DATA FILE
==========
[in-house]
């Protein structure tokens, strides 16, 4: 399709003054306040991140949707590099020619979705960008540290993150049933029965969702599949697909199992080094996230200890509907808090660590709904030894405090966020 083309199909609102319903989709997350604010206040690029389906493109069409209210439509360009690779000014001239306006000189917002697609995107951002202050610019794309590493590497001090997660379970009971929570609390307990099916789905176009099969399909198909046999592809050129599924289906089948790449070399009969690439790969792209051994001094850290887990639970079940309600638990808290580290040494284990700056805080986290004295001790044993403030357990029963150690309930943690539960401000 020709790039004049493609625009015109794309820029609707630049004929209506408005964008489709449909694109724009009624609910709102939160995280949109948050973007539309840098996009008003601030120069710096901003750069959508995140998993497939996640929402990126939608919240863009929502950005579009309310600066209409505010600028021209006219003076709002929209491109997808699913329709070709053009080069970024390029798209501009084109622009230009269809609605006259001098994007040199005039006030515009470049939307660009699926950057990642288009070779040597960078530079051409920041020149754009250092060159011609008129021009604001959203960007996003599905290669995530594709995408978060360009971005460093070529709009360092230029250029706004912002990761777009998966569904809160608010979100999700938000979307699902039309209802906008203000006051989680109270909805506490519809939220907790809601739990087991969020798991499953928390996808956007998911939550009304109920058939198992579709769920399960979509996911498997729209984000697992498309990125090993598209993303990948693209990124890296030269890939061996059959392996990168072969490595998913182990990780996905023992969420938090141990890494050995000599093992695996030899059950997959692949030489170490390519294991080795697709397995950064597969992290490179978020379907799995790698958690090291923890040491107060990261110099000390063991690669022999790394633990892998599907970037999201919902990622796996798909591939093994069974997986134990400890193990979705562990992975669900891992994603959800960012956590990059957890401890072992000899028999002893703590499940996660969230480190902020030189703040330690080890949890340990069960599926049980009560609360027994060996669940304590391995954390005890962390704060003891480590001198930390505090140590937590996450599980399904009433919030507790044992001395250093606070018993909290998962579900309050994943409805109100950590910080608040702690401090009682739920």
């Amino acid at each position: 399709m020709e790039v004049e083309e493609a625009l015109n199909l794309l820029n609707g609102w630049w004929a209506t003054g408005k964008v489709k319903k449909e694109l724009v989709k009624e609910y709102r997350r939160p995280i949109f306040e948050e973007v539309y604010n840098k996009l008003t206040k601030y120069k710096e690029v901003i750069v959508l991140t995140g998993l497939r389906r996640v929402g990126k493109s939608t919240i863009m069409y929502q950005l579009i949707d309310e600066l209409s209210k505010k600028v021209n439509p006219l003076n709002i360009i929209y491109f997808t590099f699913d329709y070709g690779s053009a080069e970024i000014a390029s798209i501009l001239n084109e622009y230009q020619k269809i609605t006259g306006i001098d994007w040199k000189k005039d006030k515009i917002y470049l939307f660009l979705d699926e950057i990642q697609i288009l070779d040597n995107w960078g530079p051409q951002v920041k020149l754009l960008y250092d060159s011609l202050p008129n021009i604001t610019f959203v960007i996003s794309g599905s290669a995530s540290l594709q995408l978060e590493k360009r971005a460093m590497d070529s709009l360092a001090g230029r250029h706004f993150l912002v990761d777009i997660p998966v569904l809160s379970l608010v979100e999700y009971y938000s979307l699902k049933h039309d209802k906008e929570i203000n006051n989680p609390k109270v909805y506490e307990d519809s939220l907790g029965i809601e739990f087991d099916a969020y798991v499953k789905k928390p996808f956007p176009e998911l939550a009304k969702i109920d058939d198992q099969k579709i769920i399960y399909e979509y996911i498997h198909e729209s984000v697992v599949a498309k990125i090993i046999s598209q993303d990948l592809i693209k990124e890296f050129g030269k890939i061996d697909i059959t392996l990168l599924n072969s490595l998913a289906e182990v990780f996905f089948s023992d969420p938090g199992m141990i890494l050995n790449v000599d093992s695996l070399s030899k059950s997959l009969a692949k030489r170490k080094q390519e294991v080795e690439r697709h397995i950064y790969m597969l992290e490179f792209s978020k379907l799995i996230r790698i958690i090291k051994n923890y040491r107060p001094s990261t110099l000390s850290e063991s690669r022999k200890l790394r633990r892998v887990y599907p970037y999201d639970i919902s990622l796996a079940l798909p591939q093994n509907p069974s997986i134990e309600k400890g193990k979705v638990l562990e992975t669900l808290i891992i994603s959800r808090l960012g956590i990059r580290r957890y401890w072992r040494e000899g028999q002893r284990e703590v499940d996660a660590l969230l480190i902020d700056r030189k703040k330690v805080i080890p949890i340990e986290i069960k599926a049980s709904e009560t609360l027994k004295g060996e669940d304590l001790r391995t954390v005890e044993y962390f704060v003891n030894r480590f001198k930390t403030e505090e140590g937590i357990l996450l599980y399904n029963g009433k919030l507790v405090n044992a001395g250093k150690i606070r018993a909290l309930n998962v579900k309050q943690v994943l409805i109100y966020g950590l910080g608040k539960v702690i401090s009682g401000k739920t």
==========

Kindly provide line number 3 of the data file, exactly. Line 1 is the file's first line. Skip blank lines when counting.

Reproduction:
């Amino acid at each position: 399709m020709e790039v004049e083309e493609a625009l015109n199909l794309l820029n609707g609102w630049w004929a209506t003054g408005k964008v489709k319903k449909e694109l724009v989709k009624e609910y709102r997350r939160p995280i949109f306040e948050e973007v539309y604010n840098k996009l008003t206040k601030y120069k710096e690029v901003i750069v959508l991140t995140g998993l497939r389906r996640v929402g990126k493109s939608t919240i863009m069409y929502q950005l579009i949707d309310e600066l209409s209210k505010k600028v021209n439509p006219l003076n709002i360009i929209y491109f997808t590099f699913d329709y070709g690779s053009a080069e970024i000014a390029s798209i501009l001239n084109e622009y230009q020619k269809i609605t006259g306006i001098d994007w040199k000189k005039d006030k515009i917002y470049l939307f660009l979705d699926e950057i990642q697609i288009l070779d040597n995107w960078g530079p051409q951002v920041k020149l754009l960008y250092d060159s011609l202050p008129n021009i604001t610019f959203v960007i996003s794309g599905s290669a995530s540290l594709q995408l978060e590493k360009r971005a460093m590497d070529s709009l360092a001090g230029r250029h706004f993150l912002v990761d777009i997660p998966v569904l809160s379970l608010v979100e999700y009971y938000s979307l699902k049933h039309d209802k906008e929570i203000n006051n989680p609390k109270v909805y506490e307990d519809s939220l907790g029965i809601e739990f087991d099916a969020y798991v499953k789905k928390p996808f956007p176009e998911l939550a009304k969702i109920d058939d198992q099969k579709i769920i399960y399909e979509y996911i498997h198909e729209s984000v697992v599949a498309k990125i090993i046999s598209q993303d990948l592809i693209k990124e890296f050129g030269k890939i061996d697909i059959t392996l990168l599924n072969s490595l998913a289906e182990v990780f996905f089948s023992d969420p938090g199992m141990i890494l050995n790449v000599d093992s695996l070399s030899k059950s997959l009969a692949k030489r170490k080094q390519e294991v080795e690439r697709h397995i950064y790969m597969l992290e490179f792209s978020k379907l799995i996230r790698i958690i090291k051994n923890y040491r107060p001094s990261t110099l000390s850290e063991s690669r022999k200890l790394r633990r892998v887990y599907p970037y999201d639970i919902s990622l796996a079940l798909p591939q093994n509907p069974s997986i134990e309600k400890g193990k979705v638990l562990e992975t669900l808290i891992i994603s959800r808090l960012g956590i990059r580290r957890y401890w072992r040494e000899g028999q002893r284990e703590v499940d996660a660590l969230l480190i902020d700056r030189k703040k330690v805080i080890p949890i340990e986290i069960k599926a049980s709904e009560t609360l027994k004295g060996e669940d304590l001790r391995t954390v005890e044993y962390f704060v003891n030894r480590f001198k930390t403030e505090e140590g937590i357990l996450l599980y399904n029963g009433k919030l507790v405090n044992a001395g250093k150690i606070r018993a909290l309930n998962v579900k309050q943690v994943l409805i109100y966020g950590l910080g608040k539960v702690i401090s009682g401000k739920t």